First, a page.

I found the verdict deeply insulting not only to Rodney King, but to African Americans, and anyone with a sense of decency and integrity. It felt like the Twilight Zone that people could see that video and believe that anything other than a shocking injustice, reminiscent of slavery, had taken place. Not only that, the officers were smug and unapologetic to King after the verdict, and politicians and newscasters alike expressed little-to-no empathy or contextual understanding about the community’s response. So deep was their arrogance that police had no plan to follow the verdict, and abandoned South Central to burn for almost five days. What planet was I on? What insanity was this? I felt numb and emotionally conflicted during the uprising – angry, horrified, excited, and guilty for feeling excited. My boyfriend, who was in Mexico City at the time, speculated it was because el pueblo no se dejó – the people didn’t just put up with it. He was right. Despite the traumatic interpersonal effects of the violence, it gave me hope for the future to see that people wouldn’t take such an egregious insult lying down.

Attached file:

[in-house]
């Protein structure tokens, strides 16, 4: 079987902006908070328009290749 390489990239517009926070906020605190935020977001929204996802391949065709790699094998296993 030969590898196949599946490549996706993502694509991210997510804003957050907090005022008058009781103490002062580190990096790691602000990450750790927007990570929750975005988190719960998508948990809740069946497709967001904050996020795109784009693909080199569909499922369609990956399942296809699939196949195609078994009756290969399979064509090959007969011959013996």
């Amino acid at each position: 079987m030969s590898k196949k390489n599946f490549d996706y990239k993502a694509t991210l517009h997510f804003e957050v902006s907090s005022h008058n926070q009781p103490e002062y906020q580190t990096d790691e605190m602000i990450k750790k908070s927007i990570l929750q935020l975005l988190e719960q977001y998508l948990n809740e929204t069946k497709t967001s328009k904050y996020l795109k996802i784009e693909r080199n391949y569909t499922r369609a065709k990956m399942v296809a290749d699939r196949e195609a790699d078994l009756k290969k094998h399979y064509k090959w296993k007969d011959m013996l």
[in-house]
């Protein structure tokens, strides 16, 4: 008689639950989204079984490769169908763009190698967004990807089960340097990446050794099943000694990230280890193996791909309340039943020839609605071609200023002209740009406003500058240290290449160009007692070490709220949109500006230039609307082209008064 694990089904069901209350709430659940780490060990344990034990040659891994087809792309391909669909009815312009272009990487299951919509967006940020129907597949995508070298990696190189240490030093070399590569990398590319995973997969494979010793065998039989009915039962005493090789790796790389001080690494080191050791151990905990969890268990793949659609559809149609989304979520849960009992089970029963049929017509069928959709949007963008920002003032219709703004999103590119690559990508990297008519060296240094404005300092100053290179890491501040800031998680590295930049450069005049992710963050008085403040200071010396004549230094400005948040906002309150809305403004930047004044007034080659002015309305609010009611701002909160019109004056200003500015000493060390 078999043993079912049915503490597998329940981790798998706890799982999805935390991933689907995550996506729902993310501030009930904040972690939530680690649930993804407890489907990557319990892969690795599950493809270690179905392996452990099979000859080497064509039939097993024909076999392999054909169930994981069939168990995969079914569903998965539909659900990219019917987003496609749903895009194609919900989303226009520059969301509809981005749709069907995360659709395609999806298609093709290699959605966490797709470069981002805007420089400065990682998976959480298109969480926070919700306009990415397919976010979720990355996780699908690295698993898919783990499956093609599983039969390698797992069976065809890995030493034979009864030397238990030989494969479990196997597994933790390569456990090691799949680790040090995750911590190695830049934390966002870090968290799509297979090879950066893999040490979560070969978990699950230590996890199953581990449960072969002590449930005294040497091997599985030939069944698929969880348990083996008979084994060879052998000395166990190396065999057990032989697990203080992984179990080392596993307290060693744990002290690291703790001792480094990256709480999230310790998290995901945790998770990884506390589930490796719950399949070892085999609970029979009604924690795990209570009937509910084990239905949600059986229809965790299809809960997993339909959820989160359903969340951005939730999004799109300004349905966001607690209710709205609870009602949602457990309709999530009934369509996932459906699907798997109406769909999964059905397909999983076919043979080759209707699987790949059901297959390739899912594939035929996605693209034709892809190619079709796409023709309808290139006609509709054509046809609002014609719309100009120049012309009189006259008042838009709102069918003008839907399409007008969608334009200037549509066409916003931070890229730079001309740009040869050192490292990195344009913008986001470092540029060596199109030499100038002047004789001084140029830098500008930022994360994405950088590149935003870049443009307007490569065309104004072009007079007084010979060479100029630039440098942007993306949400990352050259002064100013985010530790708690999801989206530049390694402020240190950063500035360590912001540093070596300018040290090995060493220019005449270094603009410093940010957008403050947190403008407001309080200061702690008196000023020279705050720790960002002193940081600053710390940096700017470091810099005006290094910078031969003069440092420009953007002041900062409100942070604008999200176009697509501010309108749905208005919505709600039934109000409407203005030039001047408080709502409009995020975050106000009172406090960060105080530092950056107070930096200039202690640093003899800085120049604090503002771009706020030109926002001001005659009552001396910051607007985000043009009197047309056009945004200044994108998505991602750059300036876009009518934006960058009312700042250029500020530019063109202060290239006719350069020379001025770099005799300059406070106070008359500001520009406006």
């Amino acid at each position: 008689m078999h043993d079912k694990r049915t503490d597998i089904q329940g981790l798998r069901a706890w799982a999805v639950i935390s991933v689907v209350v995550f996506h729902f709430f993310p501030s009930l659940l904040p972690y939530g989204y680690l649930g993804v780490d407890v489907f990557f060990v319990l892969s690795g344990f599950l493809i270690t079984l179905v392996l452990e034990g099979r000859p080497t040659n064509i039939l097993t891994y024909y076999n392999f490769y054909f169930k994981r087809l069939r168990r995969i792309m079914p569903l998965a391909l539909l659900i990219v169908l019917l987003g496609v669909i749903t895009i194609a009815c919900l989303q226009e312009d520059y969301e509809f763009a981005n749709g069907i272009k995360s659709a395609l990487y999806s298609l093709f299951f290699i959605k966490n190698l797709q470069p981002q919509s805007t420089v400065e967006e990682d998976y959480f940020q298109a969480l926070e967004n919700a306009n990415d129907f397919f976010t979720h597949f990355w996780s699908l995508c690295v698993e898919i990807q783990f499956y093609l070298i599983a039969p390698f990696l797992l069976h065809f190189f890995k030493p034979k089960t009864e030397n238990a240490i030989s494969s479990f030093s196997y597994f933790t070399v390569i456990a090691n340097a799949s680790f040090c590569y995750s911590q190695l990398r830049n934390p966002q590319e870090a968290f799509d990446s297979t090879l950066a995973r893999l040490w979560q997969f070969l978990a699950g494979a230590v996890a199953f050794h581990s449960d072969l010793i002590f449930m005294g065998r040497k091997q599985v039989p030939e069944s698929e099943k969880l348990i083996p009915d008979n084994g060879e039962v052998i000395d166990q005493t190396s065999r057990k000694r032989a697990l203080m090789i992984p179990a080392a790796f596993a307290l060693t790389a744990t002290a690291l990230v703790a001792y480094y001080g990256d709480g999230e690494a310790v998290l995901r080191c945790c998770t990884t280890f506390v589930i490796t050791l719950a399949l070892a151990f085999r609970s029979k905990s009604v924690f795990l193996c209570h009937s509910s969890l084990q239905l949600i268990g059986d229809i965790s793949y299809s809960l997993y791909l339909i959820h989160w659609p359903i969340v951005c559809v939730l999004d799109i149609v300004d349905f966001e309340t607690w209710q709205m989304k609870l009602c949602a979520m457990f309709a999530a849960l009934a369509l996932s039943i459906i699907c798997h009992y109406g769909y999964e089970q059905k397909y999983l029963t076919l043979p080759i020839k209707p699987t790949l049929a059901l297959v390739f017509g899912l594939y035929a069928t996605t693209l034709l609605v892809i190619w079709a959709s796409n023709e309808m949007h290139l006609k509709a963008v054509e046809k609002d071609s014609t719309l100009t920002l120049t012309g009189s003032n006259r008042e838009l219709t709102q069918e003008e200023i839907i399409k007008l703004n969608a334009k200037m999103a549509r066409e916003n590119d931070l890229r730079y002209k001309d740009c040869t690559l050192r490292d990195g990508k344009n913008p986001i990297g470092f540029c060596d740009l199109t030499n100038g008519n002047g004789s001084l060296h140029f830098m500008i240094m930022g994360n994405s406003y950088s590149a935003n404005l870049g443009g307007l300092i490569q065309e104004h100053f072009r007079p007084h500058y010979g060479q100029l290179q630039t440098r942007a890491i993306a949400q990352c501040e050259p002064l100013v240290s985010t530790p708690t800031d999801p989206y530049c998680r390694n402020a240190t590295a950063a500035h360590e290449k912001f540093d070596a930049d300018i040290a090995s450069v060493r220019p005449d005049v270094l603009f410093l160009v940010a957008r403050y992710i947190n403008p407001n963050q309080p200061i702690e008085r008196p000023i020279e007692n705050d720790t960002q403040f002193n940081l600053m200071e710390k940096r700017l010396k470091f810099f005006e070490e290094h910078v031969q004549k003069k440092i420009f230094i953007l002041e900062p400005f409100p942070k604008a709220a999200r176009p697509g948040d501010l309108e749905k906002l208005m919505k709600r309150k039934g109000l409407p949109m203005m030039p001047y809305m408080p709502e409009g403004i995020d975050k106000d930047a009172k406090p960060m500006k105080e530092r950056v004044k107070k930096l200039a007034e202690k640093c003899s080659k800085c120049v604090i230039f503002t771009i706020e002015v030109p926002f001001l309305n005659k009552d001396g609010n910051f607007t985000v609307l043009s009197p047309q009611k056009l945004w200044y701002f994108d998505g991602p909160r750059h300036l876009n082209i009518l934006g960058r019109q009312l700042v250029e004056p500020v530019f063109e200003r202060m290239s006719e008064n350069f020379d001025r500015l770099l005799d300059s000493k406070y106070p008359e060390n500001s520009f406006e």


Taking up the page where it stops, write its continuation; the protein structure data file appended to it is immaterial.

Fast forward 25 years. Yesterday I remembered the anniversary by participating in a Los Angeles River cleanup in Compton. This was no ordinary trash clean up. There were layers of rusted metal, rubber tubes, clothing, shoes and plastic embedded in the river banks like layers of historic sediment. It felt like excavating a graveyard. It felt like sorrow, desperation and suffering. I flashed back to a vacant lot I visited years before in Juárez where women had been raped, murdered, burned and buried -- their tattered clothing poking up from the desert dirt. Then, as now, spring flowers poked up from the detritus, a cheery and morbid testament to the way life goes on and sweetness persists, even when it seems like it shouldn’t.

Susana Rinderle

After the cleanup, I went to a rally at Florence and Normandie at noon and live streamed the proceedings. The people were multiethnic; the vibe by turns festive, prayerful, and indignant. Most of the attendees were affiliated with local community organizations, most were people of color, and most were too young to remember the Riots. What shocked me was the small size of the crowd. Where were the throngs of Angelenos? Where were the dignitaries and politicians? Where was the mass sense of appreciation, reflection and commitment to “never again”?